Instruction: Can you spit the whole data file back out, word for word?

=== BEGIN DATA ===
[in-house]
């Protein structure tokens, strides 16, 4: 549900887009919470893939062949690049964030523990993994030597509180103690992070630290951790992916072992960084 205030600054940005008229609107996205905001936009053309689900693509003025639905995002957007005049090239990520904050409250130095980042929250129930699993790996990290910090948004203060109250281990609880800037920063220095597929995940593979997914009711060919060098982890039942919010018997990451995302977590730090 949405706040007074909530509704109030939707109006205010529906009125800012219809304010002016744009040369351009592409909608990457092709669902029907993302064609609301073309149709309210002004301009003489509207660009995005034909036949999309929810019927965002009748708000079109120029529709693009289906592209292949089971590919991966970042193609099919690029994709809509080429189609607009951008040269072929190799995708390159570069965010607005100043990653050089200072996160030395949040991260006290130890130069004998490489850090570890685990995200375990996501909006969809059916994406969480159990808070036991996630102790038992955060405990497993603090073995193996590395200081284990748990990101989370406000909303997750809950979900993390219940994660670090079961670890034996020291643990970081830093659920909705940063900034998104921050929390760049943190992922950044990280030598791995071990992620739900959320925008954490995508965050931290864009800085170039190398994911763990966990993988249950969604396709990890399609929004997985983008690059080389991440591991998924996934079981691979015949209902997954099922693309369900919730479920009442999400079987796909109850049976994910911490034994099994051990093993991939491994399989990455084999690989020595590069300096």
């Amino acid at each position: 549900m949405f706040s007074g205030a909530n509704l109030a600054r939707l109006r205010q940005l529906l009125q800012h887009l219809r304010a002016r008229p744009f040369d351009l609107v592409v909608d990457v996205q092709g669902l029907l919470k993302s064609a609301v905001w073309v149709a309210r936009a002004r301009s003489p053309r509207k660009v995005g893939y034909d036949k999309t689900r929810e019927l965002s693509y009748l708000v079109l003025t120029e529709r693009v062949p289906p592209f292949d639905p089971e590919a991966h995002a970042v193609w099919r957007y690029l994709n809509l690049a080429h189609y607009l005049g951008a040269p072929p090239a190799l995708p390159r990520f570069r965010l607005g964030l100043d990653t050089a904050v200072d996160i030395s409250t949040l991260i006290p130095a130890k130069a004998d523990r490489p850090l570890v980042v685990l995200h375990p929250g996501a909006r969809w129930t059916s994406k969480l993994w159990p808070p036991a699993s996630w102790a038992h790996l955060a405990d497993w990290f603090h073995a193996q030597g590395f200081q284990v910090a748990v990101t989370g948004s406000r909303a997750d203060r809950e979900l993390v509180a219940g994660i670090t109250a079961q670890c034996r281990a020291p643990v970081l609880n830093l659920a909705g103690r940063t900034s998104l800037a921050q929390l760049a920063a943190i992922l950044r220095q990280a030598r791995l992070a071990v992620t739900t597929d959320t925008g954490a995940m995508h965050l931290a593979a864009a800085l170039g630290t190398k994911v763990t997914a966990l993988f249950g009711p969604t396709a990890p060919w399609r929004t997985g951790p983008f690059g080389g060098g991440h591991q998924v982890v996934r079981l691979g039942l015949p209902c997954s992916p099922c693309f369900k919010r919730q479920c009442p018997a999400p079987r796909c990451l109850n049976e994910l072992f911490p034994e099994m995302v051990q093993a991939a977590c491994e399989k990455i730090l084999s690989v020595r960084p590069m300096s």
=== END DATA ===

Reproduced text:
[in-house]
């Protein structure tokens, strides 16, 4: 549900887009919470893939062949690049964030523990993994030597509180103690992070630290951790992916072992960084 205030600054940005008229609107996205905001936009053309689900693509003025639905995002957007005049090239990520904050409250130095980042929250129930699993790996990290910090948004203060109250281990609880800037920063220095597929995940593979997914009711060919060098982890039942919010018997990451995302977590730090 949405706040007074909530509704109030939707109006205010529906009125800012219809304010002016744009040369351009592409909608990457092709669902029907993302064609609301073309149709309210002004301009003489509207660009995005034909036949999309929810019927965002009748708000079109120029529709693009289906592209292949089971590919991966970042193609099919690029994709809509080429189609607009951008040269072929190799995708390159570069965010607005100043990653050089200072996160030395949040991260006290130890130069004998490489850090570890685990995200375990996501909006969809059916994406969480159990808070036991996630102790038992955060405990497993603090073995193996590395200081284990748990990101989370406000909303997750809950979900993390219940994660670090079961670890034996020291643990970081830093659920909705940063900034998104921050929390760049943190992922950044990280030598791995071990992620739900959320925008954490995508965050931290864009800085170039190398994911763990966990993988249950969604396709990890399609929004997985983008690059080389991440591991998924996934079981691979015949209902997954099922693309369900919730479920009442999400079987796909109850049976994910911490034994099994051990093993991939491994399989990455084999690989020595590069300096």
């Amino acid at each position: 549900m949405f706040s007074g205030a909530n509704l109030a600054r939707l109006r205010q940005l529906l009125q800012h887009l219809r304010a002016r008229p744009f040369d351009l609107v592409v909608d990457v996205q092709g669902l029907l919470k993302s064609a609301v905001w073309v149709a309210r936009a002004r301009s003489p053309r509207k660009v995005g893939y034909d036949k999309t689900r929810e019927l965002s693509y009748l708000v079109l003025t120029e529709r693009v062949p289906p592209f292949d639905p089971e590919a991966h995002a970042v193609w099919r957007y690029l994709n809509l690049a080429h189609y607009l005049g951008a040269p072929p090239a190799l995708p390159r990520f570069r965010l607005g964030l100043d990653t050089a904050v200072d996160i030395s409250t949040l991260i006290p130095a130890k130069a004998d523990r490489p850090l570890v980042v685990l995200h375990p929250g996501a909006r969809w129930t059916s994406k969480l993994w159990p808070p036991a699993s996630w102790a038992h790996l955060a405990d497993w990290f603090h073995a193996q030597g590395f200081q284990v910090a748990v990101t989370g948004s406000r909303a997750d203060r809950e979900l993390v509180a219940g994660i670090t109250a079961q670890c034996r281990a020291p643990v970081l609880n830093l659920a909705g103690r940063t900034s998104l800037a921050q929390l760049a920063a943190i992922l950044r220095q990280a030598r791995l992070a071990v992620t739900t597929d959320t925008g954490a995940m995508h965050l931290a593979a864009a800085l170039g630290t190398k994911v763990t997914a966990l993988f249950g009711p969604t396709a990890p060919w399609r929004t997985g951790p983008f690059g080389g060098g991440h591991q998924v982890v996934r079981l691979g039942l015949p209902c997954s992916p099922c693309f369900k919010r919730q479920c009442p018997a999400p079987r796909c990451l109850n049976e994910l072992f911490p034994e099994m995302v051990q093993a991939a977590c491994e399989k990455i730090l084999s690989v020595r960084p590069m300096s």